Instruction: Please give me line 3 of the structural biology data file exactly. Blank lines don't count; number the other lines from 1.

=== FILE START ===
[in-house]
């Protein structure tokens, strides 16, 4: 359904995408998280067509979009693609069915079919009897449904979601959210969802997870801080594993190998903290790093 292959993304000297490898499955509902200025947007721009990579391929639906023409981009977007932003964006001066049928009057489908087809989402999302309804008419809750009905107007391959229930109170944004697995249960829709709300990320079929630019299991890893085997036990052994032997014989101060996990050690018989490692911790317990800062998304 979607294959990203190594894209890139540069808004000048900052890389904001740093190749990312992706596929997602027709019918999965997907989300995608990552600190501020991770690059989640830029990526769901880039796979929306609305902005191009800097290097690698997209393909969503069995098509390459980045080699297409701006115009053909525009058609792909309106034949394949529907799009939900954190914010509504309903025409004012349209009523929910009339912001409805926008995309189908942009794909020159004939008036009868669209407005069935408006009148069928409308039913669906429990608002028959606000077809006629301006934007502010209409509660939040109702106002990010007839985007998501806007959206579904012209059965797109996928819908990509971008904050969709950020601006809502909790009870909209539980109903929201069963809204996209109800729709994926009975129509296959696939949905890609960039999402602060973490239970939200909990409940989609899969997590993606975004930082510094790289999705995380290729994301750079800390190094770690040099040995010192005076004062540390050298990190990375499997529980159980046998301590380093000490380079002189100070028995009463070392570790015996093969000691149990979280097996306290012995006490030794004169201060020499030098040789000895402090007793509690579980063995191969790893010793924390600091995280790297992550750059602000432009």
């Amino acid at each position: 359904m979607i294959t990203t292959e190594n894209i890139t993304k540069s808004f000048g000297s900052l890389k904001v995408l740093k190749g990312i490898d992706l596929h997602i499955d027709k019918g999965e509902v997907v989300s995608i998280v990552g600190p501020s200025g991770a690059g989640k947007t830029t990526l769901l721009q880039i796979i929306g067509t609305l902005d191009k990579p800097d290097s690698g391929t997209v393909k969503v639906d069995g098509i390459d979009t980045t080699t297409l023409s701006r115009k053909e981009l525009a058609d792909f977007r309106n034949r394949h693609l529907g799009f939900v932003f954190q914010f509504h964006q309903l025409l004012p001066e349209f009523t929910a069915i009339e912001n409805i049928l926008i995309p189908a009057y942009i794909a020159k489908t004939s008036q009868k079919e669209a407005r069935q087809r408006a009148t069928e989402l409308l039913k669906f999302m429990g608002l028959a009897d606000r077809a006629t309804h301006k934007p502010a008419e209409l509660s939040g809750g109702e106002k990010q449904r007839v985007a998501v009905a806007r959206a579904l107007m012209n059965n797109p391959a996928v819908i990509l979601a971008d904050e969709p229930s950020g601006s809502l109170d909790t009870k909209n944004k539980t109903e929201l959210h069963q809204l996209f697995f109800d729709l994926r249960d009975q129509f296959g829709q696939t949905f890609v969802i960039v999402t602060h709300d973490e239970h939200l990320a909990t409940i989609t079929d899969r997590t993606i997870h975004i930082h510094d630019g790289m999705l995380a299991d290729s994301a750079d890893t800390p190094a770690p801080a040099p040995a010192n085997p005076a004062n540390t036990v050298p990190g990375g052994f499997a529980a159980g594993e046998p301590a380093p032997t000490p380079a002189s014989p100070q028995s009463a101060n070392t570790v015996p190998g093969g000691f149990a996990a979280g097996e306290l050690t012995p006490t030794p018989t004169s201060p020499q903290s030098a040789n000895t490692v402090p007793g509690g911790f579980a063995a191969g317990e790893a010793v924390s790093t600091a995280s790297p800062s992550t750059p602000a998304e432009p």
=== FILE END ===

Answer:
């Amino acid at each position: 359904m979607i294959t990203t292959e190594n894209i890139t993304k540069s808004f000048g000297s900052l890389k904001v995408l740093k190749g990312i490898d992706l596929h997602i499955d027709k019918g999965e509902v997907v989300s995608i998280v990552g600190p501020s200025g991770a690059g989640k947007t830029t990526l769901l721009q880039i796979i929306g067509t609305l902005d191009k990579p800097d290097s690698g391929t997209v393909k969503v639906d069995g098509i390459d979009t980045t080699t297409l023409s701006r115009k053909e981009l525009a058609d792909f977007r309106n034949r394949h693609l529907g799009f939900v932003f954190q914010f509504h964006q309903l025409l004012p001066e349209f009523t929910a069915i009339e912001n409805i049928l926008i995309p189908a009057y942009i794909a020159k489908t004939s008036q009868k079919e669209a407005r069935q087809r408006a009148t069928e989402l409308l039913k669906f999302m429990g608002l028959a009897d606000r077809a006629t309804h301006k934007p502010a008419e209409l509660s939040g809750g109702e106002k990010q449904r007839v985007a998501v009905a806007r959206a579904l107007m012209n059965n797109p391959a996928v819908i990509l979601a971008d904050e969709p229930s950020g601006s809502l109170d909790t009870k909209n944004k539980t109903e929201l959210h069963q809204l996209f697995f109800d729709l994926r249960d009975q129509f296959g829709q696939t949905f890609v969802i960039v999402t602060h709300d973490e239970h939200l990320a909990t409940i989609t079929d899969r997590t993606i997870h975004i930082h510094d630019g790289m999705l995380a299991d290729s994301a750079d890893t800390p190094a770690p801080a040099p040995a010192n085997p005076a004062n540390t036990v050298p990190g990375g052994f499997a529980a159980g594993e046998p301590a380093p032997t000490p380079a002189s014989p100070q028995s009463a101060n070392t570790v015996p190998g093969g000691f149990a996990a979280g097996e306290l050690t012995p006490t030794p018989t004169s201060p020499q903290s030098a040789n000895t490692v402090p007793g509690g911790f579980a063995a191969g317990e790893a010793v924390s790093t600091a995280s790297p800062s992550t750059p602000a998304e432009p």